The above-noted report, Social Class and the Motivational Relevance of Other Human Beings - Evidence From Visual Attention (compiled and analyzed by Pia Dietz and Eric D. Knowles from New York University’s Psychology Department) examined, through a series of detailed experiments, what rich and non-rich people actually saw in their environment. Published October 3rd in Psychological Science,here is their summary abstract:
“We theorize that people’s social class affects their appraisals of others’ motivational relevance—the degree to which others are seen as potentially rewarding, threatening, or otherwise worth attending to. Supporting this account, three studies indicate that social classes differ in the amount of attention their members direct toward other human beings. In Study 1, wearable technology was used to film the visual fields of pedestrians on city streets; higher-class participants looked less at other people than did lower-class participants. In Studies 2a and 2b, participants’ eye movements were tracked while they viewed street scenes; higher class was associated with reduced attention to people in the images. In Study 3, a change-detection procedure assessed the degree to which human faces spontaneously attract visual attention; faces proved less effective at drawing the attention of high-class than low-class participants, which implies that class affects spontaneous relevance appraisals. The measurement and conceptualization of social class are discussed.”
This report is hardly an isolated observation. “Past studies have investigated the myriad ways the rich interact differently with their community, and the results have not been pretty.
“For instance, in a series of studies published in 2012, psychologists from University of California, Berkeley, had college students watch two videos—one of a man explaining how to build a patio, and another depicting the lives of children with cancer—and found the wealthier participants were less likely to report feeling compassion for the children and their families in the second video. (The researchers controlled for factors like ethnicity, spiritual beliefs and gender, all of which also influence compassion.) As they watched the videos, all of the participants also wore heart monitors, because research has shown that our heart rate will slow down when we’re tuning into the feelings of another person. This reaction was noted in the less wealthy participants as they watched the second film, but not the wealthier subjects.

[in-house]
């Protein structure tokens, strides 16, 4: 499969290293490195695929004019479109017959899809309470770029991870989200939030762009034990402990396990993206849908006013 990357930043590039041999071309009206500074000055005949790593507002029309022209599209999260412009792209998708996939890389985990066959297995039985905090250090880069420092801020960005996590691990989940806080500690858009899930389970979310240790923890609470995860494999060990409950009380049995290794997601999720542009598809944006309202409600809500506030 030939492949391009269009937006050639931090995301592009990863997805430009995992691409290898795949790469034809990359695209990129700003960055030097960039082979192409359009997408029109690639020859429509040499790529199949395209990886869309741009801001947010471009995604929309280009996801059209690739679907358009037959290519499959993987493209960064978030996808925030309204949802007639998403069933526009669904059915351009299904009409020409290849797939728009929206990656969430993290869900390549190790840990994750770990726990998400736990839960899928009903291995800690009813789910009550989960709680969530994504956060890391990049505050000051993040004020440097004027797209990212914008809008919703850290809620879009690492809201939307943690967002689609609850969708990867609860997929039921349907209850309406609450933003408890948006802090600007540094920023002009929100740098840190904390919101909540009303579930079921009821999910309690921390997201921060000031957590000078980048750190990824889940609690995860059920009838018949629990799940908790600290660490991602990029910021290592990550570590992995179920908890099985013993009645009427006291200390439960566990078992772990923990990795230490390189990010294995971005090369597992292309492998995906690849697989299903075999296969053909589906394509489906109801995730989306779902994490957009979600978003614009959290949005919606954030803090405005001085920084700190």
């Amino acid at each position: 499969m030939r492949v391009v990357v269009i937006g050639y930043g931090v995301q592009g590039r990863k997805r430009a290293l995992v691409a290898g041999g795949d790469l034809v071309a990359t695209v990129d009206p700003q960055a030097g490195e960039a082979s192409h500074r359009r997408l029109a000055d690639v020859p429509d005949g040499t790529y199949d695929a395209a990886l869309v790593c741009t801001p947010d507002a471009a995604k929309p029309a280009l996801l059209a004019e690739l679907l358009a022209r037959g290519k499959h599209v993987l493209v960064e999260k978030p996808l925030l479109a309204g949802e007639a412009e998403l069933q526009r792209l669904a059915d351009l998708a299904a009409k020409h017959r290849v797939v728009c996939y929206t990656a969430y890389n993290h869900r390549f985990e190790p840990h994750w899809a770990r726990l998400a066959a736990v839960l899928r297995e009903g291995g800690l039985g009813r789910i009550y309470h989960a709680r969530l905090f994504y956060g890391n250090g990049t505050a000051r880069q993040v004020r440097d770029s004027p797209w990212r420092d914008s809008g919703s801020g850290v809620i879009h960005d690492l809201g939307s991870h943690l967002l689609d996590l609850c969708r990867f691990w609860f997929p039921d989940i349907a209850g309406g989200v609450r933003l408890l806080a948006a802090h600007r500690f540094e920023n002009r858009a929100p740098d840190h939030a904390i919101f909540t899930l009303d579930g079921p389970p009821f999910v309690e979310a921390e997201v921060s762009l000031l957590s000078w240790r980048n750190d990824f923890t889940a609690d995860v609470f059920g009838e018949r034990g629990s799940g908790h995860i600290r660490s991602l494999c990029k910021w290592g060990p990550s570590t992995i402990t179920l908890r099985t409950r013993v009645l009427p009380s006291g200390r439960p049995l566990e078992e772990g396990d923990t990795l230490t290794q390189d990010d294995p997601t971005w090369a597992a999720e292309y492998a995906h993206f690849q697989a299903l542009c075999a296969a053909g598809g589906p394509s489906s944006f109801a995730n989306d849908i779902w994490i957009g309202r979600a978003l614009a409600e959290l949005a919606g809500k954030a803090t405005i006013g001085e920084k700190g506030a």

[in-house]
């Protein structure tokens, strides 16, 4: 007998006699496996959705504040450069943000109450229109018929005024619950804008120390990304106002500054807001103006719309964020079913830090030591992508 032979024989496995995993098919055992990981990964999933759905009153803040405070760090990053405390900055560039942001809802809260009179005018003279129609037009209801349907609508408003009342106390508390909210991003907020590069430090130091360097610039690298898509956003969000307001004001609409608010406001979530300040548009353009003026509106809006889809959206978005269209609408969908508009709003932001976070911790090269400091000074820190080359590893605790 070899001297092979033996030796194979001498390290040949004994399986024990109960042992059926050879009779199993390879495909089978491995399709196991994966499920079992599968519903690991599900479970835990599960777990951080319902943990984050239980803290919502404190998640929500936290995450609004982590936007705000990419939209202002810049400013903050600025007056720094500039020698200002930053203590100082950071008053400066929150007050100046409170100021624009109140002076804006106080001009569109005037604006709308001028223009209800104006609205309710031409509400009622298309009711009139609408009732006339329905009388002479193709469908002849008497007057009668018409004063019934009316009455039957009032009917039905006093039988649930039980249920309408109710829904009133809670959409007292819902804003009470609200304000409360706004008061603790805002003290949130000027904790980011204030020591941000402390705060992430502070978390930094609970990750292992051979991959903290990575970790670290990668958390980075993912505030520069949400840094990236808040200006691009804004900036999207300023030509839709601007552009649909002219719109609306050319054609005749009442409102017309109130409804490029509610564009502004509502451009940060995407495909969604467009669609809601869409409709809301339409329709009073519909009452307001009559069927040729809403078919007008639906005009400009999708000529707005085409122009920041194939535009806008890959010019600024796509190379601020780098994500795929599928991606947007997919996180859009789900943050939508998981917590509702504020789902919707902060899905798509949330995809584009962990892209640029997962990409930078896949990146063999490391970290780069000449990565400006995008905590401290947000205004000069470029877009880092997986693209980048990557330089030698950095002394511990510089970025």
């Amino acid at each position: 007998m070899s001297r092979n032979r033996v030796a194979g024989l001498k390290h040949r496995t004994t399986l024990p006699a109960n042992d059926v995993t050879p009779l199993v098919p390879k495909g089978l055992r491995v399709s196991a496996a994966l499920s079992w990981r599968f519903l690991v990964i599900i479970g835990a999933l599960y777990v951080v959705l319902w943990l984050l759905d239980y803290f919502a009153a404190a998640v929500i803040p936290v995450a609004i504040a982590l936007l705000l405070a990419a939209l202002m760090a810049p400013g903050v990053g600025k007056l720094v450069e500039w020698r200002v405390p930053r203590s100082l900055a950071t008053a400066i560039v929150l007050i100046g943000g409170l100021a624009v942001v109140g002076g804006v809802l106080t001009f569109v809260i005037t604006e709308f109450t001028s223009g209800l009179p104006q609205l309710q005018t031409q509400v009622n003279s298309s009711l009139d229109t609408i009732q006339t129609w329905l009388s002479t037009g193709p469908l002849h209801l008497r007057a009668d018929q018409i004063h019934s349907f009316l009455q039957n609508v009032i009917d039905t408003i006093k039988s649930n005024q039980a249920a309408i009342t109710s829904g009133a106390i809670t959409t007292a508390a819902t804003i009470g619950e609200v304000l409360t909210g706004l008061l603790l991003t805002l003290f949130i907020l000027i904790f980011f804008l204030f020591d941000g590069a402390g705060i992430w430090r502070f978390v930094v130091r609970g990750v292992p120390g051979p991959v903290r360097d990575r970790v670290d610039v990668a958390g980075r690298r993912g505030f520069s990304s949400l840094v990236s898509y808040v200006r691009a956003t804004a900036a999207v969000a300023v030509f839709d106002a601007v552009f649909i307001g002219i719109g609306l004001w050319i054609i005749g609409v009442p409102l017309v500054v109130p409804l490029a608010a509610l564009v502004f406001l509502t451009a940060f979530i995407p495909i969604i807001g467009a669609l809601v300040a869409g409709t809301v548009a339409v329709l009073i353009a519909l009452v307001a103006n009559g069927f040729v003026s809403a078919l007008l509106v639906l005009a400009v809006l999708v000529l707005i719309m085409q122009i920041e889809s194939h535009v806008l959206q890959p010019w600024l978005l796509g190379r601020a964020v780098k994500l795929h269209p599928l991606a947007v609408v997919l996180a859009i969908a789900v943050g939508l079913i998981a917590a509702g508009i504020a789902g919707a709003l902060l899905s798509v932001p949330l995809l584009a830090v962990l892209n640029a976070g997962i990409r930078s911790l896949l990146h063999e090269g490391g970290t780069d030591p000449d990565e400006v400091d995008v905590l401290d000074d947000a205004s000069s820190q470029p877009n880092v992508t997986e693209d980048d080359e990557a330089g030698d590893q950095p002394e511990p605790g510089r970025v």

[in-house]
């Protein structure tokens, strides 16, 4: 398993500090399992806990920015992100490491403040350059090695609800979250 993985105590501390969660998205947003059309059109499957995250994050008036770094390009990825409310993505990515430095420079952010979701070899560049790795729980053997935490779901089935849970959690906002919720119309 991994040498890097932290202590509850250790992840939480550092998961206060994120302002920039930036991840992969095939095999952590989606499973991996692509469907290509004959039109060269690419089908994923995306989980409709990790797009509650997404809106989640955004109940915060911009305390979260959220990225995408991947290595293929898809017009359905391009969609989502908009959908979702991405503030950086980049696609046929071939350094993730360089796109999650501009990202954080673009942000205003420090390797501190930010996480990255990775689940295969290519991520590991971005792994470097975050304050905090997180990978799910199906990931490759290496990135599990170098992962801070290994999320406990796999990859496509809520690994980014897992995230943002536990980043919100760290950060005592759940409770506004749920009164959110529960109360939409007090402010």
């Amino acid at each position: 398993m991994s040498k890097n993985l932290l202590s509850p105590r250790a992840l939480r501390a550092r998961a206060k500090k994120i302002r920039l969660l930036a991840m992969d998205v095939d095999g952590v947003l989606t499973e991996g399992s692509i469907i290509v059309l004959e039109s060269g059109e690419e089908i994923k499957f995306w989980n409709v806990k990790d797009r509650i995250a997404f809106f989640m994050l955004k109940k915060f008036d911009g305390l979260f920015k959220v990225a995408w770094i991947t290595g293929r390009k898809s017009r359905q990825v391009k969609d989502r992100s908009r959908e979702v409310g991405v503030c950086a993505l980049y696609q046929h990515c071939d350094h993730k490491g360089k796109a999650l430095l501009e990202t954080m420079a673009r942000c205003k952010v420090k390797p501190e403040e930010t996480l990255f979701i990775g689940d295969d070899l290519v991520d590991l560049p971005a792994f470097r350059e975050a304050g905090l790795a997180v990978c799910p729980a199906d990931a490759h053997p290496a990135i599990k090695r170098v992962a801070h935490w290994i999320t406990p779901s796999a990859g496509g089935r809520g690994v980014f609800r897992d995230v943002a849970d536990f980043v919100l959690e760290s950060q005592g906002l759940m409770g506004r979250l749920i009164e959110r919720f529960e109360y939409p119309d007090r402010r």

“An earlier study published in Psychological Sciences, and led by a University of California, San Francisco psychologist, found that people of a higher socioeconomic status are not as adept at reading other people’s emotions accurately, compared to less affluent peers. What’s more, in a 2009 study, college students of a higher socioeconomic status tended to pay less attention to a stranger with whom they were paired to speak for few minutes, even if the conversation partner was equally affluent. The wealthy, psychologists believe, pay less attention to everyone, regardless of status, which may affect their relationships with friends and family.” QZ.com.
The lesson here is that if you really want to support those who simple are too old, too disabled, mentally inadequate, addicted, or simply have not figured out how to prepare themselves for life, the notion of cutting the social safety nets does not result in massive charitable support. They just suffer and die. So if we care as a society, if the notion is “there but for the grace of God go I,” then corrected for fraud and those who just do not like to work but can (for which even I have little sympathy), if we believe we are an empathetic or sympathetic society, we need to care and support that with tax dollars wisely spent.
I’m Peter Dekom, and if we cannot take care of our own, what does that say about our character as a people?